The invisible people


Human history mentioned invisible people without mentioning them. The mass, the vast majority, the anonymous are mainly forgotten in all walks of life.

In Plato’s “Allegory of the cave”, the invisible people are left to their destiny, choosing between comfort and manipulation or the arduous journey of freedom made by Socrates, the only visible one.

The invisible slaves changed history with Spartacus, the visible slave.

Mandela, The King, Gandhi are still vividly visible men of salvation and justice.

The invisible people are the people we choose not to look at. Beggars and homeless are faceless and nameless people of the modern world.

History, ethics, philosophy taught us that ideals of justice and equality are to fight for. However, society is still based on hierarchy, on visibility and invisibility.

The real force lies in the invisible world!

6 thoughts on “The invisible people”

  1. As you stated, this invisibility goes way back in history, perhaps as far as can be reasonably documented. So the question is — is this then a human trait naturally inherent to our species? Say, because our evolution primarily dictates self-survival, self-awareness first? Or is it a consequence of social evolution, perhaps going back to ancient mankind’s earliest gatherings and it’s natural for humans to react this way when living closely clustered among themselves?

    Or, perhaps as most of us believe, it’s a product of continuous hierarchy. Man made divisions that as a result, negatively change our perspectives of each others worth. Branching subconsciously into not only rendering those beneath us invisible — but into distaste, abhorrence, perhaps racism.

    I wonder? When we one day attempt to colonize Mars — What will eventually arise as the predominate social structure on that far away isolated planet? Will social class divisions naturally occur? Will leadership grow evermore controlling, greedy and power hungry as in most cases here on Earth? Will we still in the long run — end up with invisible people? Enjoyable topic Maylnno!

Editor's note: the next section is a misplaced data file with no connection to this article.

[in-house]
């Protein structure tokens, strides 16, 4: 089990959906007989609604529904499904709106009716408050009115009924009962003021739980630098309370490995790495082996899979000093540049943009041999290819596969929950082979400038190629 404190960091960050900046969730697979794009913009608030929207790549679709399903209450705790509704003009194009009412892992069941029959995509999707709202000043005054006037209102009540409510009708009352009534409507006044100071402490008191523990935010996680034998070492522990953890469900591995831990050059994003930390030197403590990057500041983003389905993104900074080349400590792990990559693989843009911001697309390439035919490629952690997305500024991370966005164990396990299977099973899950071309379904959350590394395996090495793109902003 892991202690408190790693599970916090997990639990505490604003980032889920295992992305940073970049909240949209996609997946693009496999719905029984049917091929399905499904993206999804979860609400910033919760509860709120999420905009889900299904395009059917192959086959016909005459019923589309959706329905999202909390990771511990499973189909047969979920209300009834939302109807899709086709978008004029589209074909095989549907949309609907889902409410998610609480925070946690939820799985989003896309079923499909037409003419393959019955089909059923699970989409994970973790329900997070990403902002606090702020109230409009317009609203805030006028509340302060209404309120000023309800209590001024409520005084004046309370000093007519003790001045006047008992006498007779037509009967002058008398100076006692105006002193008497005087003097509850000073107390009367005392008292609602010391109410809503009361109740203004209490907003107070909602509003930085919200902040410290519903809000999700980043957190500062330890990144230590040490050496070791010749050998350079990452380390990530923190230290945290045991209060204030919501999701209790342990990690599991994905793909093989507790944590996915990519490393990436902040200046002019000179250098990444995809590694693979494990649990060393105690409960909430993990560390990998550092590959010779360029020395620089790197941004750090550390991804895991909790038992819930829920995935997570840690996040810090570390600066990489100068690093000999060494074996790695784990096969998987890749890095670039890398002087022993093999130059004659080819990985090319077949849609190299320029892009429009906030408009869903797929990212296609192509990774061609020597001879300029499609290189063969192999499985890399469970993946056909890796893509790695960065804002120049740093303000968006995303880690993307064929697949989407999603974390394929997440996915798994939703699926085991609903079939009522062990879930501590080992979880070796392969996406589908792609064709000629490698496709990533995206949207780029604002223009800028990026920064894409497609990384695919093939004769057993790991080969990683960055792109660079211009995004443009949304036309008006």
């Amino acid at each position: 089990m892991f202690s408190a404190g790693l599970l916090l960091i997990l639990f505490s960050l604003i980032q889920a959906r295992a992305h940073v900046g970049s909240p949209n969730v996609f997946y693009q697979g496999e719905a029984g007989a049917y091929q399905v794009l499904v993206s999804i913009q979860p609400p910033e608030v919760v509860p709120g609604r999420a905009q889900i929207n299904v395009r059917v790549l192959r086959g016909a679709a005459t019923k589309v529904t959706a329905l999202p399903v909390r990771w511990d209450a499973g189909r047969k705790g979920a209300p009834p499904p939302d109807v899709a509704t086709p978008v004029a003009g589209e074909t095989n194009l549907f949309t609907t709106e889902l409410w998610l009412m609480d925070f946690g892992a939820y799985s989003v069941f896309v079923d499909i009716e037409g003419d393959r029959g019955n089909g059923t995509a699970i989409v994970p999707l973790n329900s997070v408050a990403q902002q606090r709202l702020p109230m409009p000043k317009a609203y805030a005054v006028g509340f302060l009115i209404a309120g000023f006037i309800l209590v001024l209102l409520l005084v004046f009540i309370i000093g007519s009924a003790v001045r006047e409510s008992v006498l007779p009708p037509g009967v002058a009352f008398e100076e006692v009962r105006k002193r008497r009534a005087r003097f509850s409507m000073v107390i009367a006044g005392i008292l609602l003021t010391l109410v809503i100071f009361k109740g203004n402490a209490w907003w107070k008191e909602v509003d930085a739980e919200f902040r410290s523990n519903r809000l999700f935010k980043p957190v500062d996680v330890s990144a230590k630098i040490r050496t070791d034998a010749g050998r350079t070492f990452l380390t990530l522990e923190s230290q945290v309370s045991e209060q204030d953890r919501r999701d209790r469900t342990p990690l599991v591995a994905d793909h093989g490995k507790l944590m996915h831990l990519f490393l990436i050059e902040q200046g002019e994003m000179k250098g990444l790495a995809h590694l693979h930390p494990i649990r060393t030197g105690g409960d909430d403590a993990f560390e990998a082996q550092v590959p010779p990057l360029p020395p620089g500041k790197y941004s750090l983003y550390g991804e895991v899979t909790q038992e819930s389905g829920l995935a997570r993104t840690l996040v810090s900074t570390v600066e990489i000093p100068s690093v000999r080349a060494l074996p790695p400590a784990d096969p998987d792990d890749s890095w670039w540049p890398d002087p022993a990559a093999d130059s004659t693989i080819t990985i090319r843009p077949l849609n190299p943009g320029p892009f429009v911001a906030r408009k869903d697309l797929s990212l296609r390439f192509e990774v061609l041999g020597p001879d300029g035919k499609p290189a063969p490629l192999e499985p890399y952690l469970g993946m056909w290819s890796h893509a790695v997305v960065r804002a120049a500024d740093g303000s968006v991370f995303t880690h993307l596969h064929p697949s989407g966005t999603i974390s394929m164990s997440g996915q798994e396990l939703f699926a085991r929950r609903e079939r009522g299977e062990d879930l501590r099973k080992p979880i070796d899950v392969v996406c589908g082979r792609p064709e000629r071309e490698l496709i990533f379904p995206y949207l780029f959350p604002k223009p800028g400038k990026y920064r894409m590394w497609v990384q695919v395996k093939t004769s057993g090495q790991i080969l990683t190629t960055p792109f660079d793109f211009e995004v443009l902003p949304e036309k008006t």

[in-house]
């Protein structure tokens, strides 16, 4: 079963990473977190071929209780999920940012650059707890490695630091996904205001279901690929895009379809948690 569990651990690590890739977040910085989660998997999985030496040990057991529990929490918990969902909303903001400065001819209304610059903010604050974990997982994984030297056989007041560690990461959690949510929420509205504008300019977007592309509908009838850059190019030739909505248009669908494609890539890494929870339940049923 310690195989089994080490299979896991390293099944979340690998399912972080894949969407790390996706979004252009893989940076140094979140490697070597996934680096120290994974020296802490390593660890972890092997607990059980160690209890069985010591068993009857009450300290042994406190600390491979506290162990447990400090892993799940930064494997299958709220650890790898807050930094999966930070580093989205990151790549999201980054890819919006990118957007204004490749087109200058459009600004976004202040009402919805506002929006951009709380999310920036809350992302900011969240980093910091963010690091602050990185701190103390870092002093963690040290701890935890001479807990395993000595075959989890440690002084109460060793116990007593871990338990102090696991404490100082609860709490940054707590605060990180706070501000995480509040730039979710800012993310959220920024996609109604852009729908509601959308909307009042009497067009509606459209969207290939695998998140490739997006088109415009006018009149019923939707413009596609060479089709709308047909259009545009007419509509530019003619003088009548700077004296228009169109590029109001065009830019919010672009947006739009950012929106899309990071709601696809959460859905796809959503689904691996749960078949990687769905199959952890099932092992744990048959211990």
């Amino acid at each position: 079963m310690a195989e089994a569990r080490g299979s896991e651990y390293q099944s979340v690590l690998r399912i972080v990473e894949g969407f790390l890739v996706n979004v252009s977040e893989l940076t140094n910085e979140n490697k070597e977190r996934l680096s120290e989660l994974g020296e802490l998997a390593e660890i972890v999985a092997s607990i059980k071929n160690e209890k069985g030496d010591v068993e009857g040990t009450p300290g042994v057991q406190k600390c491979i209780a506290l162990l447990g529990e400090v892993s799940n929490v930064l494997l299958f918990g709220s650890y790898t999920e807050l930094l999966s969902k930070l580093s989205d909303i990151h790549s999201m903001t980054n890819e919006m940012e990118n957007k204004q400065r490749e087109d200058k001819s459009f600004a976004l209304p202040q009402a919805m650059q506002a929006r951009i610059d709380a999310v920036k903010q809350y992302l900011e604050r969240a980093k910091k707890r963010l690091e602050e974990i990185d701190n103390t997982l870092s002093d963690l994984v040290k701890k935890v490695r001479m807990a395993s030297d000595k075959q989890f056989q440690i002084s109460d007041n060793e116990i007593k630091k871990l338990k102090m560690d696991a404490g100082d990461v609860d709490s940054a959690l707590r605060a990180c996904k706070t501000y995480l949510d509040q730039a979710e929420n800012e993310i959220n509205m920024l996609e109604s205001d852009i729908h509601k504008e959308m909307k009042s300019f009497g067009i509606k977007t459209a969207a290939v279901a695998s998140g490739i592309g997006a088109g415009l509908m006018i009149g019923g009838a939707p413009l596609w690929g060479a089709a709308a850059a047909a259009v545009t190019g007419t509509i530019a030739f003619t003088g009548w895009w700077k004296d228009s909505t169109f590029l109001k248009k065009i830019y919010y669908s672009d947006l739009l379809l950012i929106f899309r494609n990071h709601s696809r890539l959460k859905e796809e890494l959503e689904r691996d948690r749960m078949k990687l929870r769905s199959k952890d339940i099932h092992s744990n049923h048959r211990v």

Liked by 1 person

    1. Thank you my friend.. This topic never fails to amaze me. Maybe the reason is all the above that you have mentioned. For sure, greed and power are causes for this injustice.
      It makes me say this: wherever a rich man is in the world, he will end up living well. Whereas a poor lives badly even in his own country.

      Liked by 1 person

  2. Yes your right May-Lynn, sadly this has always been the way. And unless we someday figure out how to topple this leadership pyramid of wealth and power over the masses — it will forever remain the same. I for one do not believe dissembling stone by stone will accomplish this. Something more, on a sudden massive scale is needed. In what shape or form, I wish I knew!

    Liked by 1 person

    1. Don’t you think that the pandemic and all the worldwide protests have shown the danger of corruption due to a limitless capitalism?
      I have nothing against capitalism per se but it has become dangerous when it became financial and algorithmic. Maybe capitalism needs to be corrected.

      Liked by 2 people

      1. I agree, perhaps capitalism needs a financial gain-limit cap of sorts? How one would go about this is another question, but one of the main issues I see, is the allowed amalgamation of already billion dollar corporations. This results in Super Giant conglomerates, whose unlimited wealth and power then allows them way too much influence. Not only over their own ruling governments, but over the world at large. In essence, they have become bigger and more powerful than the very system (unrestrained Capitalism), that put them in place in the first place.

        Liked by 2 people

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